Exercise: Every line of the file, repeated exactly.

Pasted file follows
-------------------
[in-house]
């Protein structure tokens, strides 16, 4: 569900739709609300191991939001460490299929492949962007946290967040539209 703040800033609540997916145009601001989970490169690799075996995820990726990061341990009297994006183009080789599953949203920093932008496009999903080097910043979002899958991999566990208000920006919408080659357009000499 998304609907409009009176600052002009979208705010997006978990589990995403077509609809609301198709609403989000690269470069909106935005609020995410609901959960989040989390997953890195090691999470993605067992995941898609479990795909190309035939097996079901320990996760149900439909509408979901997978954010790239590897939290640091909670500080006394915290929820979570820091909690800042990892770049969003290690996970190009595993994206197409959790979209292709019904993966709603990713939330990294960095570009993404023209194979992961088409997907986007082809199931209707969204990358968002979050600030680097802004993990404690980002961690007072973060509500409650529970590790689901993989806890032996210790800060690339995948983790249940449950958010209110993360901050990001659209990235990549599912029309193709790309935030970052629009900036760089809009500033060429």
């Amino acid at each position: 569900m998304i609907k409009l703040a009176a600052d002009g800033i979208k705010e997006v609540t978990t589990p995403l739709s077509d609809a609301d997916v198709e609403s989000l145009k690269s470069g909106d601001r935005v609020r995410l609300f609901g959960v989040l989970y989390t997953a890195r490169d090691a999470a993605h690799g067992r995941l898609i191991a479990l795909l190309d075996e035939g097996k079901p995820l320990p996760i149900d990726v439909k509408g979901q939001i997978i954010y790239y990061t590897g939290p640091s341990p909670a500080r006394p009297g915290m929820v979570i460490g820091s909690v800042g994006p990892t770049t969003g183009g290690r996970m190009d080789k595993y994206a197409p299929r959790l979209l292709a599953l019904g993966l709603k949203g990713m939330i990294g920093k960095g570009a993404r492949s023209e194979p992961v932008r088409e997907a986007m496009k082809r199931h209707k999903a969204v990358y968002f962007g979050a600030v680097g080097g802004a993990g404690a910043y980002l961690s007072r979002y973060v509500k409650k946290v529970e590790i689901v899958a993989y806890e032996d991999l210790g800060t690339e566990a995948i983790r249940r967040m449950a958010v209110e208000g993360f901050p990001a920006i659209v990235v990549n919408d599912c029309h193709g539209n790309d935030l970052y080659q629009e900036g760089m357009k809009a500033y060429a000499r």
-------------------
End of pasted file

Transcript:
[in-house]
């Protein structure tokens, strides 16, 4: 569900739709609300191991939001460490299929492949962007946290967040539209 703040800033609540997916145009601001989970490169690799075996995820990726990061341990009297994006183009080789599953949203920093932008496009999903080097910043979002899958991999566990208000920006919408080659357009000499 998304609907409009009176600052002009979208705010997006978990589990995403077509609809609301198709609403989000690269470069909106935005609020995410609901959960989040989390997953890195090691999470993605067992995941898609479990795909190309035939097996079901320990996760149900439909509408979901997978954010790239590897939290640091909670500080006394915290929820979570820091909690800042990892770049969003290690996970190009595993994206197409959790979209292709019904993966709603990713939330990294960095570009993404023209194979992961088409997907986007082809199931209707969204990358968002979050600030680097802004993990404690980002961690007072973060509500409650529970590790689901993989806890032996210790800060690339995948983790249940449950958010209110993360901050990001659209990235990549599912029309193709790309935030970052629009900036760089809009500033060429």
């Amino acid at each position: 569900m998304i609907k409009l703040a009176a600052d002009g800033i979208k705010e997006v609540t978990t589990p995403l739709s077509d609809a609301d997916v198709e609403s989000l145009k690269s470069g909106d601001r935005v609020r995410l609300f609901g959960v989040l989970y989390t997953a890195r490169d090691a999470a993605h690799g067992r995941l898609i191991a479990l795909l190309d075996e035939g097996k079901p995820l320990p996760i149900d990726v439909k509408g979901q939001i997978i954010y790239y990061t590897g939290p640091s341990p909670a500080r006394p009297g915290m929820v979570i460490g820091s909690v800042g994006p990892t770049t969003g183009g290690r996970m190009d080789k595993y994206a197409p299929r959790l979209l292709a599953l019904g993966l709603k949203g990713m939330i990294g920093k960095g570009a993404r492949s023209e194979p992961v932008r088409e997907a986007m496009k082809r199931h209707k999903a969204v990358y968002f962007g979050a600030v680097g080097g802004a993990g404690a910043y980002l961690s007072r979002y973060v509500k409650k946290v529970e590790i689901v899958a993989y806890e032996d991999l210790g800060t690339e566990a995948i983790r249940r967040m449950a958010v209110e208000g993360f901050p990001a920006i659209v990235v990549n919408d599912c029309h193709g539209n790309d935030l970052y080659q629009e900036g760089m357009k809009a500033y060429a000499r």